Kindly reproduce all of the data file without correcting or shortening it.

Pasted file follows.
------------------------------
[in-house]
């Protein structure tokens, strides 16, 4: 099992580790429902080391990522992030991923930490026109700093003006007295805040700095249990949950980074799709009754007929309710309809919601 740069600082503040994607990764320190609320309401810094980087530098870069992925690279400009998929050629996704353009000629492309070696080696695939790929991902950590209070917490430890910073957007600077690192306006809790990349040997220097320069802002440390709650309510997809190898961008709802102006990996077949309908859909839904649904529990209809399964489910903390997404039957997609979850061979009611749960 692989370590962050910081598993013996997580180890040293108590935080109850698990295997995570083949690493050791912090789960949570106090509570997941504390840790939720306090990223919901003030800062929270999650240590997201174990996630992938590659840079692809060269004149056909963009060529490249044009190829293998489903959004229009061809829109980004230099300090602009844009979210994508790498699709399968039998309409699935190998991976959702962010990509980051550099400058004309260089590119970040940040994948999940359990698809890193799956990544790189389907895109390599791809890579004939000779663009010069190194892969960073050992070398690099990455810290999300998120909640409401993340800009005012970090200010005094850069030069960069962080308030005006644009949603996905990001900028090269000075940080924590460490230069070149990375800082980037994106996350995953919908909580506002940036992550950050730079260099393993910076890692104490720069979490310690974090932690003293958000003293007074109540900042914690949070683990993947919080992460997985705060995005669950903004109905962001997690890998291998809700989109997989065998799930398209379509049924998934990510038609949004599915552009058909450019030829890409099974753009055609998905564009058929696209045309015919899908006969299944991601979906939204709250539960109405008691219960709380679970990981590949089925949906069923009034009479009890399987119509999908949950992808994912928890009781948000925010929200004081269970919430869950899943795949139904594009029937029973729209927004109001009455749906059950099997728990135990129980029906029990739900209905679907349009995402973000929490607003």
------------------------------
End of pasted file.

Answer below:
[in-house]
């Protein structure tokens, strides 16, 4: 099992580790429902080391990522992030991923930490026109700093003006007295805040700095249990949950980074799709009754007929309710309809919601 740069600082503040994607990764320190609320309401810094980087530098870069992925690279400009998929050629996704353009000629492309070696080696695939790929991902950590209070917490430890910073957007600077690192306006809790990349040997220097320069802002440390709650309510997809190898961008709802102006990996077949309908859909839904649904529990209809399964489910903390997404039957997609979850061979009611749960 692989370590962050910081598993013996997580180890040293108590935080109850698990295997995570083949690493050791912090789960949570106090509570997941504390840790939720306090990223919901003030800062929270999650240590997201174990996630992938590659840079692809060269004149056909963009060529490249044009190829293998489903959004229009061809829109980004230099300090602009844009979210994508790498699709399968039998309409699935190998991976959702962010990509980051550099400058004309260089590119970040940040994948999940359990698809890193799956990544790189389907895109390599791809890579004939000779663009010069190194892969960073050992070398690099990455810290999300998120909640409401993340800009005012970090200010005094850069030069960069962080308030005006644009949603996905990001900028090269000075940080924590460490230069070149990375800082980037994106996350995953919908909580506002940036992550950050730079260099393993910076890692104490720069979490310690974090932690003293958000003293007074109540900042914690949070683990993947919080992460997985705060995005669950903004109905962001997690890998291998809700989109997989065998799930398209379509049924998934990510038609949004599915552009058909450019030829890409099974753009055609998905564009058929696209045309015919899908006969299944991601979906939204709250539960109405008691219960709380679970990981590949089925949906069923009034009479009890399987119509999908949950992808994912928890009781948000925010929200004081269970919430869950899943795949139904594009029937029973729209927004109001009455749906059950099997728990135990129980029906029990739900209905679907349009995402973000929490607003």